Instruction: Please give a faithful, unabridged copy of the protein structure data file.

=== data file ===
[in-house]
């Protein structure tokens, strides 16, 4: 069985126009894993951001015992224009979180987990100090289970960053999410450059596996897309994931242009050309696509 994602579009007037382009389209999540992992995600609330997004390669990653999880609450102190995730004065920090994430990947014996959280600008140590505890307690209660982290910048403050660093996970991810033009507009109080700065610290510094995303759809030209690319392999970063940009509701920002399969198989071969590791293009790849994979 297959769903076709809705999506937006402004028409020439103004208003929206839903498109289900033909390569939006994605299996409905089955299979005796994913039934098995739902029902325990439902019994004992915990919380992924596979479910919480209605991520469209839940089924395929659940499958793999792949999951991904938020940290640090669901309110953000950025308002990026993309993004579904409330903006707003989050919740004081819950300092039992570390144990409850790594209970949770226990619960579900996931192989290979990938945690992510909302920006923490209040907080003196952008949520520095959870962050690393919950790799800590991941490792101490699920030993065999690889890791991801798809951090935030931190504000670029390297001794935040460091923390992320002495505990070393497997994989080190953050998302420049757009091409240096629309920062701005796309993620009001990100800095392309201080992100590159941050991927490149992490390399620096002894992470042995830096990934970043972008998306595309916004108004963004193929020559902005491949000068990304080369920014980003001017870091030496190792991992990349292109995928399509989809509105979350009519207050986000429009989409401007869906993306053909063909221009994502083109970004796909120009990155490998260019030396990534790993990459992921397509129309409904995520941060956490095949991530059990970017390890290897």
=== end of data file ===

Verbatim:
[in-house]
């Protein structure tokens, strides 16, 4: 069985126009894993951001015992224009979180987990100090289970960053999410450059596996897309994931242009050309696509 994602579009007037382009389209999540992992995600609330997004390669990653999880609450102190995730004065920090994430990947014996959280600008140590505890307690209660982290910048403050660093996970991810033009507009109080700065610290510094995303759809030209690319392999970063940009509701920002399969198989071969590791293009790849994979 297959769903076709809705999506937006402004028409020439103004208003929206839903498109289900033909390569939006994605299996409905089955299979005796994913039934098995739902029902325990439902019994004992915990919380992924596979479910919480209605991520469209839940089924395929659940499958793999792949999951991904938020940290640090669901309110953000950025308002990026993309993004579904409330903006707003989050919740004081819950300092039992570390144990409850790594209970949770226990619960579900996931192989290979990938945690992510909302920006923490209040907080003196952008949520520095959870962050690393919950790799800590991941490792101490699920030993065999690889890791991801798809951090935030931190504000670029390297001794935040460091923390992320002495505990070393497997994989080190953050998302420049757009091409240096629309920062701005796309993620009001990100800095392309201080992100590159941050991927490149992490390399620096002894992470042995830096990934970043972008998306595309916004108004963004193929020559902005491949000068990304080369920014980003001017870091030496190792991992990349292109995928399509989809509105979350009519207050986000429009989409401007869906993306053909063909221009994502083109970004796909120009990155490998260019030396990534790993990459992921397509129309409904995520941060956490095949991530059990970017390890290897």